4329.0.00.004 - National Health Survey: Mental Health and co-existing physical health conditions, Australia, 2014 - 15  
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INTRODUCTION

Comorbidity is the presence of two or more disorders (or diseases) in one person at the same time1. It is common among people with a mental and behavioural condition, with almost all people (94.1%) with a mental and behavioural condition reporting another co-existing long-term health condition. Mental health comorbidity can occur when someone with a mental and behavioural condition has:
    • At least one co-existing physical health condition; and/or
    • More than one mental and behavioural condition.

Comorbidity is often associated with worse health outcomes, more complex clinical management and increased health care costs2. Often, people with comorbidity experience diminished quality of life, especially as the number of co-existing conditions increases3. Therefore, reporting on comorbidity and gaining a better understanding around the characteristics of people with co-existing health conditions is essential in order for the effective prevention, treatment and management of people’s health.

This publication presents information from the 2014-15 National Health Survey (NHS) which was designed to obtain national benchmarks on a wide range of health issues, including the health status of the population, health risk factors (such as smoking and obesity) and health service use. Comorbidity in this publication refers to people with more than one long-term health condition, where those conditions are current and have lasted, or are expected to last, for six months or more. Mental and behavioural conditions in this publication are those described in Appendix 1: Explanatory Notes, and include both diagnosed and undiagnosed cases. All other conditions are being treated as 'physical health conditions'.

While the majority of tables in this publication include both conditions related to mortality (that is, conditions associated with a person’s leading cause of death as reported in Causes of Death, Australia, 2013) and those that may be associated with decreased quality of life, tables 11 to 13 present comorbidity data in terms of co-existing physical health conditions associated with mortality only.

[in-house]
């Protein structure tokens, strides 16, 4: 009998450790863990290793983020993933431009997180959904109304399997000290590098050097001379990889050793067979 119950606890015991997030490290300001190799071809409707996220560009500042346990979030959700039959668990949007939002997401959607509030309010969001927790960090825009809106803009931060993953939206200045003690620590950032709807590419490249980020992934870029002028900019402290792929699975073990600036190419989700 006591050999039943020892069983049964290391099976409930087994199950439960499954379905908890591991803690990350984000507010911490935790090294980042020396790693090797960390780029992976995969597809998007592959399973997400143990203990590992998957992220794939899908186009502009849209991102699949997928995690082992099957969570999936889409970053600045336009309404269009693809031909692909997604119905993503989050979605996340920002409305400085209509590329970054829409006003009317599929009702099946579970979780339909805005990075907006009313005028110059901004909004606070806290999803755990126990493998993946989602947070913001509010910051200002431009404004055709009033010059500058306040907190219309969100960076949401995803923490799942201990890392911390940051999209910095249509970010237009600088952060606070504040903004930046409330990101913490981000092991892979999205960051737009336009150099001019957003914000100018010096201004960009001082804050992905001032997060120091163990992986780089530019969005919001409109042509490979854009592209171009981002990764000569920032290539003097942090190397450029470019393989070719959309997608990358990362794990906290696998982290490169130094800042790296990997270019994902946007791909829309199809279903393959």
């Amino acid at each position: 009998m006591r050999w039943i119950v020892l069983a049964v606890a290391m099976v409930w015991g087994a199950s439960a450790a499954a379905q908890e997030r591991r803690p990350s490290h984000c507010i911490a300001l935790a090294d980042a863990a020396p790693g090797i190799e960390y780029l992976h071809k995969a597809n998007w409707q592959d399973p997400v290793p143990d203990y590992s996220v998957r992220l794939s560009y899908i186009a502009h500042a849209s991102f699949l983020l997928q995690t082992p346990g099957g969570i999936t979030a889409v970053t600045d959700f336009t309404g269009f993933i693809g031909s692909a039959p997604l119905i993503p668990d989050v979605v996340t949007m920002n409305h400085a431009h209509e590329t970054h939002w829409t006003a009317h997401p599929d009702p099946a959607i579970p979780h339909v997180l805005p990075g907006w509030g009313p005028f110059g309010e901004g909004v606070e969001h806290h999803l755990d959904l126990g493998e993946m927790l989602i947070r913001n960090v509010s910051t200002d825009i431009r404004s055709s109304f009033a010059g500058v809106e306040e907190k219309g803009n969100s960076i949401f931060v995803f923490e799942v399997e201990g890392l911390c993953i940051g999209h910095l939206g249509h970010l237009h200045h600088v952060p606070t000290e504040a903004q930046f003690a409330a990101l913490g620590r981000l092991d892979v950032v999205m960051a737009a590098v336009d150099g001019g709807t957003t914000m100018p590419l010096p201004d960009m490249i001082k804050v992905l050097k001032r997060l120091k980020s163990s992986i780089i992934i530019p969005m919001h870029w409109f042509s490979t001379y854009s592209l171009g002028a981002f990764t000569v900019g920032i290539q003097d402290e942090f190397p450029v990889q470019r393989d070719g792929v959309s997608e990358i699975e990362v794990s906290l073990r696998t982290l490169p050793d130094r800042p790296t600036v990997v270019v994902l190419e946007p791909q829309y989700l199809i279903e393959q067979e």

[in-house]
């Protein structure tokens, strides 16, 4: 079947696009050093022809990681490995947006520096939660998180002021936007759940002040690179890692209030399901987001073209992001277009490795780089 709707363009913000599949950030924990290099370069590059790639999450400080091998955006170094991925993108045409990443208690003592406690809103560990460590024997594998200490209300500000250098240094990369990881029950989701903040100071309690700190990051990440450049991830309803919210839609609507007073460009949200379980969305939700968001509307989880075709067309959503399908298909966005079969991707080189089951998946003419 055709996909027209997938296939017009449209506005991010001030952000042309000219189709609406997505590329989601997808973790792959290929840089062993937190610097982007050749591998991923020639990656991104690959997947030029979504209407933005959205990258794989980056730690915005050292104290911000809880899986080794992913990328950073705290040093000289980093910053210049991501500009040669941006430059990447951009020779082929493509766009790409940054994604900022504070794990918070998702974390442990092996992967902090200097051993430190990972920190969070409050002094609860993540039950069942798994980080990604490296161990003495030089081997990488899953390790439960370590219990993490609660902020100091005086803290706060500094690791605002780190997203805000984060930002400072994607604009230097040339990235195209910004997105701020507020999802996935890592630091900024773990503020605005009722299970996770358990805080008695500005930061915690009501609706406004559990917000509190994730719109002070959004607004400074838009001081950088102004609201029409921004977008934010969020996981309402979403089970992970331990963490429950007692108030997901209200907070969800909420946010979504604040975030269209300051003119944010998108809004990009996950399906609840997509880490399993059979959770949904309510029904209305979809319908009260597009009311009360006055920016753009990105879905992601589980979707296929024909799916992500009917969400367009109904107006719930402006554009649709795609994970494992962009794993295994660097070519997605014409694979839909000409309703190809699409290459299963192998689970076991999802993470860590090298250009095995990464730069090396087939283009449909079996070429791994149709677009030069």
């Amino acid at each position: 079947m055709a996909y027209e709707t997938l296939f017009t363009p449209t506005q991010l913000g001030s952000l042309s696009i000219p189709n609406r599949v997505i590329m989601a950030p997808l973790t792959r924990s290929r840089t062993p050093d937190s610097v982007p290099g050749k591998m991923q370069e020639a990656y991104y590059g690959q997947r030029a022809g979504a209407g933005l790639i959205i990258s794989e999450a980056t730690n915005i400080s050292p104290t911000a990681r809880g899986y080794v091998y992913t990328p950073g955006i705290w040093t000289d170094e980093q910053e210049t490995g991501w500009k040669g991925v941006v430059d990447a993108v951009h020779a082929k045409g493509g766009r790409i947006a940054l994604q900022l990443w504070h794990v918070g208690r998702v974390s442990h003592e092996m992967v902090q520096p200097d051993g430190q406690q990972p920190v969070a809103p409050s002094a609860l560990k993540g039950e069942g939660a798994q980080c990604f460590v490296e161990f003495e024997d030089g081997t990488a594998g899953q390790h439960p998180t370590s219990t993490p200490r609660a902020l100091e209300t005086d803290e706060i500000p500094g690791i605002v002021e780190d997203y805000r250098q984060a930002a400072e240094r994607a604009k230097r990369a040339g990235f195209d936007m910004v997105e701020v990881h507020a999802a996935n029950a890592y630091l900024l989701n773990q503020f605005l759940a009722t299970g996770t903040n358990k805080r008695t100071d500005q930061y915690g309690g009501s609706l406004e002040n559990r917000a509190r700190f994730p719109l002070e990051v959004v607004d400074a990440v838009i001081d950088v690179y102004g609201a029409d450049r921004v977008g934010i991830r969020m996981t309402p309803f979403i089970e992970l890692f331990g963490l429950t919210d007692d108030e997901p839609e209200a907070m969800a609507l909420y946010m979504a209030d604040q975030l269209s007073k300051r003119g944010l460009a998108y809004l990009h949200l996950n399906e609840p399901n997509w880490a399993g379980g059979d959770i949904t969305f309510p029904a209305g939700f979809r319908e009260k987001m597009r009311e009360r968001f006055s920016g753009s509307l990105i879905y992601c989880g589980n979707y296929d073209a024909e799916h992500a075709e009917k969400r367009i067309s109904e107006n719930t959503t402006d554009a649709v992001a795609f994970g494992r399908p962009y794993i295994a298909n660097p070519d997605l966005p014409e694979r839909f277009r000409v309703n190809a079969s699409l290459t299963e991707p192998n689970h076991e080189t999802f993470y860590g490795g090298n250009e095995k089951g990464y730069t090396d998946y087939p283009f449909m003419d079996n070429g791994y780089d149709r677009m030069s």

COMORBIDITY GROUPS

In 2014-15, four in every five Australians (79.7%) reported having at least one long-term mental, behavioural or physical health condition, with the remaining one in five Australians (20.3%) reporting no long-term health conditions.

In terms of mental health and comorbidity, 15.8% of all Australians (3.6 million people) reported co-existing long-term mental and behavioural and physical health conditions. This included:

    • 13.3% of the population who had at least one mental and behavioural condition and two or more physical health conditions; and
    • 2.5% who had at least one mental and behavioural condition and only one co-existing physical health condition.

Those who reported two or more mental and behavioural conditions only (and no co-existing physical health conditions) made up 0.6% of the population, while those with one mental and behavioural condition only (and no co-existing physical health conditions) accounted for 1% of the population - see Figure 1. This highlights the importance of reporting on mental health and comorbidity given the overwhelming prevalence of co-existing conditions amongst people with a mental and behavioural condition.

Figure 1: Co-existing health condition status flow-chart



Graphic: Co-existing health condition status flow-chart


Overall, people with a long-term mental and behavioural condition were more likely to have a co-existing physical health condition compared with people without a mental and behavioural condition. Of all reported long-term physical health conditions, mental and behavioural conditions were most likely to co-exist with long and short sightedness (36.5% and 29.8% respectively) back problems (27.7%), arthritis (23.9%) and hayfever and allergic rhinitis (22.6%), matching the most common physical health conditions reported amongst the general population.